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Longton, with Lane-End

LONGTON, with Lane-End, a market-town and district parish, in the parish and union of Stoke-upon-Trent, N. division of the hundred of Pirehill and of the county of Stafford, 4 miles (E. S. E.) from Newcastle-under-Lyme, 14 (N.) from Stafford, and 150 (N. W. by N.) from London; containing 12,407 inhabitants, of whom 1690 are in Lane-End. This place, which is situated at the southern extremity of the district called "The Potteries," and on the road between Newcastle and Uttoxeter, has risen to opulence and importance, in consequence of the flourishing state of the earthenware and china manufacture established here within the last half century. It consists of spacious and wellbuilt streets, and is supplied with water from several springs on an eminence about a mile to the southeast, where a large reservoir has been formed by the Duke of Sutherland. A subscription library was established in 1807, and a newsroom was opened in 1833. Coal and ironstone are found in abundance, with manganese, and coloured marl and clay; and there are extensive collieries throughout the whole of Longton, and in the vicinity. About 900 persons are engaged in the potteries, and 300 in the collieries. The Trent and Mersey canal, to which the district parish extends, passes about two miles westward of the town, with which it is connected by a horse-railway. The market is held on Saturday, for provisions, the supply of which is very good; and there are fairs for woollen-cloth, hardware, and pedlery, on February 14th, May 29th, July 22nd, and November 1st. The town had formerly two market-places; one at the upper part, called the Union market-place, but never generally used; and the other at the lower part of the town, which has been enlarged, and over the covered portion of which, a handsome public room has been erected. The area of the district parish is 1900 acres.

By an act of parliament relating to the rectory of Stoke, passed in 1827, provision was made for endowing a new church at Longton, with not less than £10,000, nor more than £15,000, at the option of the patron of Stoke rectory, from the proceeds of tithes to be sold and invested in lands. Dr. Woodhouse, the late rector, likewise gave £1000 (with its accumulations until appropriated) towards providing a parsonage-house, besides allotting to national schools at Lane-End and Longton a portion of the yearly income arising from his munificent donation of £3000 to national schools in the parish of Stoke. The church was erected in 1834, by the Parliamentary Commissioners, at an expense of £9633; it is in the later English style, with a tower, is dedicated to St. James, and will accommodate more than 1900 persons. The living has been endowed, and made a district rectory, conformably with the act of parliament; patron, the Executor of the late John Carey, Esq. The chapel at Lane-End, a neat brick edifice with a tower, built about 1760 by Mr. John Bourne, has been enlarged, and now contains 1200 sittings, including 450 free sittings, for which the Incorporated Society granted £800: the living is a perpetual curacy; net income, £154; patrons, certain Trustees appointed under an act obtained in 1792. A church district named Edensor was formed in 1846, by the Ecclesiastical Commissioners: the living is in the gift of the Crown and the Bishop of Lichfield, alternately. There are places of worship for Baptists, Independents, Calvinistic Methodists, Methodists of the New Connexion, Wesleyans, and other dissenters; also a Roman Catholic chapel. A charity school was founded in 1760, and endowed by Mr. Bourne with property producing £66 per annum, which sum is applied towards the support of a national school. Attached to the chapel of Lane-End is another national school, supported almost entirely by subscription; and there are schools attached to some of the dissenters' places of worship.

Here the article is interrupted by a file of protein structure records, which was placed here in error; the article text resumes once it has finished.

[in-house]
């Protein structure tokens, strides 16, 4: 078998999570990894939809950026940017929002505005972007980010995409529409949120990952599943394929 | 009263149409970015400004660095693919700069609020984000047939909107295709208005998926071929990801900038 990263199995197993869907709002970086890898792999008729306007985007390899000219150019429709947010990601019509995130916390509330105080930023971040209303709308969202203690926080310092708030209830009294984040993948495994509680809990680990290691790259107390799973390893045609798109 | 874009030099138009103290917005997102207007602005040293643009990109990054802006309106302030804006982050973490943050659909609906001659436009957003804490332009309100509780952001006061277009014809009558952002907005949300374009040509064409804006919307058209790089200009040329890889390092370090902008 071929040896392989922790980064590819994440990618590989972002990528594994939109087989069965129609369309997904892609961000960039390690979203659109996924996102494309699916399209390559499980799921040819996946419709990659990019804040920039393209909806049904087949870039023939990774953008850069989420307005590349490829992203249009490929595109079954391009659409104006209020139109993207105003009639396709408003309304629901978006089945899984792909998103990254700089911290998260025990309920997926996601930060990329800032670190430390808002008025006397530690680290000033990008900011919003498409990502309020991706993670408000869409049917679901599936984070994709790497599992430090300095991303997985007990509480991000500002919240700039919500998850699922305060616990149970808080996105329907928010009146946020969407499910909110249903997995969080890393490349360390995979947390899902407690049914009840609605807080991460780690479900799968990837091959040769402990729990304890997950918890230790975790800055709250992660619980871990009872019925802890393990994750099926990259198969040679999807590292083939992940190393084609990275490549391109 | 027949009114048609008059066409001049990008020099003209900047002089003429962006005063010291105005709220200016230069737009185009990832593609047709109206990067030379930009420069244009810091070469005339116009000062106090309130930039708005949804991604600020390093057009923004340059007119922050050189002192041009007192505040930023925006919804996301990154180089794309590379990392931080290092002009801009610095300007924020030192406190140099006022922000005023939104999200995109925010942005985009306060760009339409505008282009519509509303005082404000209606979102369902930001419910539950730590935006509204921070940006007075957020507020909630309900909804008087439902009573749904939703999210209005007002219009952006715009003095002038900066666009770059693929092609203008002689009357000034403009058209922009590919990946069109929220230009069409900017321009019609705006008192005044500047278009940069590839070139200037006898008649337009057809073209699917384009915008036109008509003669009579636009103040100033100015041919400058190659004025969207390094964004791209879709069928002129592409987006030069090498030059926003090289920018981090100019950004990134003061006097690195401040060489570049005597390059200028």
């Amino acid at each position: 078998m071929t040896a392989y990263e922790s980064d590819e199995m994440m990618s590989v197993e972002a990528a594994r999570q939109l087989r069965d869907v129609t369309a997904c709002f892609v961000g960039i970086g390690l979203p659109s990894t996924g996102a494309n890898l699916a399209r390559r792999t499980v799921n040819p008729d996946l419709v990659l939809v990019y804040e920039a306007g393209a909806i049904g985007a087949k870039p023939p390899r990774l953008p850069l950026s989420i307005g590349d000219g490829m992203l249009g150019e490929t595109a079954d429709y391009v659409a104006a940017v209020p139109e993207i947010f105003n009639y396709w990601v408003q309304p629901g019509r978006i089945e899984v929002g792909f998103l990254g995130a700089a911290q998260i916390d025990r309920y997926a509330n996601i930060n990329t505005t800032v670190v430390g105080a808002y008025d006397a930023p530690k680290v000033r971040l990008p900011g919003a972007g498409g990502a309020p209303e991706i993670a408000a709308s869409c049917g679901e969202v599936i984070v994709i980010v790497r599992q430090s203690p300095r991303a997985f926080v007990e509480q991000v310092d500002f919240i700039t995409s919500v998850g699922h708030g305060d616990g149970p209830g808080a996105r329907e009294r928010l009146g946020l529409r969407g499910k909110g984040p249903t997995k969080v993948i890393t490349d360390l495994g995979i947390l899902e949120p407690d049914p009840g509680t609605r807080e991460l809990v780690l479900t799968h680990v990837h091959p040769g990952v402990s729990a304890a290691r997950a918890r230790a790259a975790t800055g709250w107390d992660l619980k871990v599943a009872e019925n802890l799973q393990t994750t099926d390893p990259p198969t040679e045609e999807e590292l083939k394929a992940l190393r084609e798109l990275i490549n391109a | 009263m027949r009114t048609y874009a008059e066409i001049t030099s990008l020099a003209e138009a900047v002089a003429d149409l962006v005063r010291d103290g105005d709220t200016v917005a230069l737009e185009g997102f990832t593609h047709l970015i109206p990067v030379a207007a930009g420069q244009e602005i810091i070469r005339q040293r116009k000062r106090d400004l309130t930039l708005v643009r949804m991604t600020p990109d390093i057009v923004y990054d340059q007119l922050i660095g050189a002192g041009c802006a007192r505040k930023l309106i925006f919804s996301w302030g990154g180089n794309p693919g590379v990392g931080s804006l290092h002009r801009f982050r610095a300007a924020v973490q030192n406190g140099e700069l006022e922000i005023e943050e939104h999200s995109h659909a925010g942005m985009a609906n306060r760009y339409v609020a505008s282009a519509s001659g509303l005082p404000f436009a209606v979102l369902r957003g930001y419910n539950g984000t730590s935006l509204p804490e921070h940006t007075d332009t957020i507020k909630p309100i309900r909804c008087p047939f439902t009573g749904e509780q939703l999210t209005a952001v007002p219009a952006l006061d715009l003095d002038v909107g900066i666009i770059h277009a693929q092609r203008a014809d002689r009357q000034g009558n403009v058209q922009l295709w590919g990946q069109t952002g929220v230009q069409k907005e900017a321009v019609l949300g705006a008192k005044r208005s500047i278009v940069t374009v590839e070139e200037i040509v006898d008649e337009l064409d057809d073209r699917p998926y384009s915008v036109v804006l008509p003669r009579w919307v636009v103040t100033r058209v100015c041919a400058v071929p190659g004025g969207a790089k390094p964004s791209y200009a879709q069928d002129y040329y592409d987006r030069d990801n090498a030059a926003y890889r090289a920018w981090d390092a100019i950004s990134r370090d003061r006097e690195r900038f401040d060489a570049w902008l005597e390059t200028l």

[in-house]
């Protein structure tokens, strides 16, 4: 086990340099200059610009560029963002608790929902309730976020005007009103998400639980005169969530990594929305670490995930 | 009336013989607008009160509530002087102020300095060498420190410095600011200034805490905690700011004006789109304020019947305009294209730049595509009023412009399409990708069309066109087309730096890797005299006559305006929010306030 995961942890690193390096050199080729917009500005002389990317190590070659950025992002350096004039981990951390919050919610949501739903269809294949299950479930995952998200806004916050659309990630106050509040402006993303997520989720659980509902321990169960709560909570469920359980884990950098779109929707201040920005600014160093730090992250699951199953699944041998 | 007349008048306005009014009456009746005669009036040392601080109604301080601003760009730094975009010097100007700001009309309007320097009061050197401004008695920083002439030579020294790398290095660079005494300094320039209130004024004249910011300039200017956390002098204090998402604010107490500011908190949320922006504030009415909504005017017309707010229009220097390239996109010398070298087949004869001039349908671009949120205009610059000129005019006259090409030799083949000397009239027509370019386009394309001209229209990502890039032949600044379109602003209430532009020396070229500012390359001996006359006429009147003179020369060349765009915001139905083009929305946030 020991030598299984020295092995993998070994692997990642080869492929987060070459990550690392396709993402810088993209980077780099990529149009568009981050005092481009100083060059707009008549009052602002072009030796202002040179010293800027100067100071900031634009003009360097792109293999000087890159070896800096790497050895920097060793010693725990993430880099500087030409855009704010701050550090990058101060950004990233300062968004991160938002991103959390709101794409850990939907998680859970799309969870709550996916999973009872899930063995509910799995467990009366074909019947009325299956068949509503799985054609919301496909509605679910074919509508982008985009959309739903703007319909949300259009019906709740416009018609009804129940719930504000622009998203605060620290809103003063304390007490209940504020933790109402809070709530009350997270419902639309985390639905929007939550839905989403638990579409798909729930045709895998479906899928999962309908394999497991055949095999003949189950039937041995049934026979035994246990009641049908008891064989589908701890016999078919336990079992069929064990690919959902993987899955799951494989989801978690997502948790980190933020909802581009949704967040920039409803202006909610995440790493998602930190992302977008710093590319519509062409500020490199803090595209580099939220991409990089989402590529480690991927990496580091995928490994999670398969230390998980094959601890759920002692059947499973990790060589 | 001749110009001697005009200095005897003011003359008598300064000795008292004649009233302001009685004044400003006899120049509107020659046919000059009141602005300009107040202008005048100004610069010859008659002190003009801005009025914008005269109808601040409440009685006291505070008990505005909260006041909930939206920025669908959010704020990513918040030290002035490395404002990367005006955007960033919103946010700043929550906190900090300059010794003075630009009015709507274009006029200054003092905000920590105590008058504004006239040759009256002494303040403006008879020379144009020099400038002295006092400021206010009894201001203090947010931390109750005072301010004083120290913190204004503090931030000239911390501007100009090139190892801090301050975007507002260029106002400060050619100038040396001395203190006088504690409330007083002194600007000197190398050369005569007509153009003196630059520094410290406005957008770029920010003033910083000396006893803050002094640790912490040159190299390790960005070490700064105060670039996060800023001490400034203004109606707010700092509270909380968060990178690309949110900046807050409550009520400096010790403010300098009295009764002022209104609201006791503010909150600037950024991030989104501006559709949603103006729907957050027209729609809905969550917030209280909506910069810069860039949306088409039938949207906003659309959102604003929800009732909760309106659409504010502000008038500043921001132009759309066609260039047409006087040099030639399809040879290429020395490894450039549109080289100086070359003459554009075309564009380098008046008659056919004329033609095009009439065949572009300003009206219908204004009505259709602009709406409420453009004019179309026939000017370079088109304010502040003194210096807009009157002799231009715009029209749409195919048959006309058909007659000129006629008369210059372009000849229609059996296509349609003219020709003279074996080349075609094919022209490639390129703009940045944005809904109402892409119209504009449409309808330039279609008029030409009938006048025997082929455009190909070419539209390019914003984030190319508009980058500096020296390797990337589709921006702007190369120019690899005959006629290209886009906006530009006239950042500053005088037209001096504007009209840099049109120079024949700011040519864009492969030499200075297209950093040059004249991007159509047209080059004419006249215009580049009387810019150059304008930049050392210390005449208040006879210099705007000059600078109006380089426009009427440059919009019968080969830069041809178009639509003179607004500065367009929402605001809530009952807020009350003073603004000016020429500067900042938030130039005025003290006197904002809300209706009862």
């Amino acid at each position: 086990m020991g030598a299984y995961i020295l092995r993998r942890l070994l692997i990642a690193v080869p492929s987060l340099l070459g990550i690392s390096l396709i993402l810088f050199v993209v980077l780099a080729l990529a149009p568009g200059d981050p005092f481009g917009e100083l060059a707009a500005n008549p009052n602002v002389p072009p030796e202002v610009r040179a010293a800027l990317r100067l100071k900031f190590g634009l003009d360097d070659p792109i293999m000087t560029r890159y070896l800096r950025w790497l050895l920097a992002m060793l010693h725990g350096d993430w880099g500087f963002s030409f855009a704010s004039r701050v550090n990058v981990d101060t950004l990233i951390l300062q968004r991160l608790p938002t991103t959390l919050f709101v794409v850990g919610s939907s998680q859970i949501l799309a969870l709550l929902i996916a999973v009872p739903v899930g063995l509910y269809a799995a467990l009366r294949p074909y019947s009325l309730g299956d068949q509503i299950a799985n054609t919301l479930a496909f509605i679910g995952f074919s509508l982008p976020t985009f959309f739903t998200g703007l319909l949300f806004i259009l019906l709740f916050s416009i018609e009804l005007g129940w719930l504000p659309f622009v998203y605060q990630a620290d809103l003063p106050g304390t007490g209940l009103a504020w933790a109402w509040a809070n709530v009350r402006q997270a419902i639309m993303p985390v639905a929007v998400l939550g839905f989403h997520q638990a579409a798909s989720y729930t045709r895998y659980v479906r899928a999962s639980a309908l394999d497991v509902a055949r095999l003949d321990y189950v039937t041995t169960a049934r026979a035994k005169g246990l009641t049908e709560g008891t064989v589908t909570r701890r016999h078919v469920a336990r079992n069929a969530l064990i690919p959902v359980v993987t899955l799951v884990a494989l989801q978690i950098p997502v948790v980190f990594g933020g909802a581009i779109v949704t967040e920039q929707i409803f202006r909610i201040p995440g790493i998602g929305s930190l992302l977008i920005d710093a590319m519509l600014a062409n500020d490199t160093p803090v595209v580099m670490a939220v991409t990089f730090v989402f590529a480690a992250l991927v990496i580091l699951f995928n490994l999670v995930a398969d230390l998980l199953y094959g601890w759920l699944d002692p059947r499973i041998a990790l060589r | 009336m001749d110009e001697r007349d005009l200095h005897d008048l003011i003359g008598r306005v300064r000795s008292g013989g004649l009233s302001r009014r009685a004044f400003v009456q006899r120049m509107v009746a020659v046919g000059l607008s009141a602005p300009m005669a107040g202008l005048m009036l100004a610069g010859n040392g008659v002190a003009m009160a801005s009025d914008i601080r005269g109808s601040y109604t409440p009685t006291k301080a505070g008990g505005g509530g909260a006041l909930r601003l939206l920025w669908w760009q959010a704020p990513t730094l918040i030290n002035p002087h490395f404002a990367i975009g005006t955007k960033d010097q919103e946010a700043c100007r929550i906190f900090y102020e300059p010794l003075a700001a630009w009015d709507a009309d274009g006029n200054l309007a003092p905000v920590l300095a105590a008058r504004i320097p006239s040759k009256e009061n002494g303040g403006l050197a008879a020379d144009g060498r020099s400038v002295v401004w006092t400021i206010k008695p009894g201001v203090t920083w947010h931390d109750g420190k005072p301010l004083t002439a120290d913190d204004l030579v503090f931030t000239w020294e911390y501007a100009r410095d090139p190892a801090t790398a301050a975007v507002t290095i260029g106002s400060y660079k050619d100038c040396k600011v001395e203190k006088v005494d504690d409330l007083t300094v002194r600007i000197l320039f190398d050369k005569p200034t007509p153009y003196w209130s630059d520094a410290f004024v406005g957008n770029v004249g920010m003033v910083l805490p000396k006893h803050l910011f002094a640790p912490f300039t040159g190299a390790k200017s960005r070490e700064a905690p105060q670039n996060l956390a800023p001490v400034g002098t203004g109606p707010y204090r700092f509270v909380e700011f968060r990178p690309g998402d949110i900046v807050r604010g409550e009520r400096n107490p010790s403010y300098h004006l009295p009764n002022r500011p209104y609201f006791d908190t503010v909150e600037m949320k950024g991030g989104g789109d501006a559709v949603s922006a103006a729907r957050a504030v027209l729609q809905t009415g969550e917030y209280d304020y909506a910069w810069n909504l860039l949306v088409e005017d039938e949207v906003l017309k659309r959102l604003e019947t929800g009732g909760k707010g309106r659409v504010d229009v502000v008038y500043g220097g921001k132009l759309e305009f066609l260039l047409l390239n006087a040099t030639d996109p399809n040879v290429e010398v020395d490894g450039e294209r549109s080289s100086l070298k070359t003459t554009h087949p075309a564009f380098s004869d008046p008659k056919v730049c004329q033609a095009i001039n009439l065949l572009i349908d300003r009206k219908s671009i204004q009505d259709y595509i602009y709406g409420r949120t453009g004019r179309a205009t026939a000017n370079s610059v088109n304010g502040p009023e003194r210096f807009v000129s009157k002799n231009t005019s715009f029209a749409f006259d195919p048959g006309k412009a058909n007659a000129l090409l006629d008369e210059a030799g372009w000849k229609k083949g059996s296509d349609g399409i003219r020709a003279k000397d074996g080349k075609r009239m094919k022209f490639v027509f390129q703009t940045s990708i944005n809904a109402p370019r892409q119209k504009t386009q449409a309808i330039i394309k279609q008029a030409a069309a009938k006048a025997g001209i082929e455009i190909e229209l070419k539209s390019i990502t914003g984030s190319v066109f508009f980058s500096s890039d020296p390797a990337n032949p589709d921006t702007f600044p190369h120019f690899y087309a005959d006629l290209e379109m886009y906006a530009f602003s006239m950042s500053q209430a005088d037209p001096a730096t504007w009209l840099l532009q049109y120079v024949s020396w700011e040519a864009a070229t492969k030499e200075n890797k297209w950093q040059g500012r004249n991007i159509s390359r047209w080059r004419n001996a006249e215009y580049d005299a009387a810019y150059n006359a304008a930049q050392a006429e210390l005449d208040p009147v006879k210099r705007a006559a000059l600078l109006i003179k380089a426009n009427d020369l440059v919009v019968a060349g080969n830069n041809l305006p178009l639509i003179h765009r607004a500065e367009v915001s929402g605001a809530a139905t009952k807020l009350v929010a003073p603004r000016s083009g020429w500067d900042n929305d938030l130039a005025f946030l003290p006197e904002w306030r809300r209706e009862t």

Transcribed from A Topographical Dictionary of England, by Samuel Lewis, seventh edition, published 1858.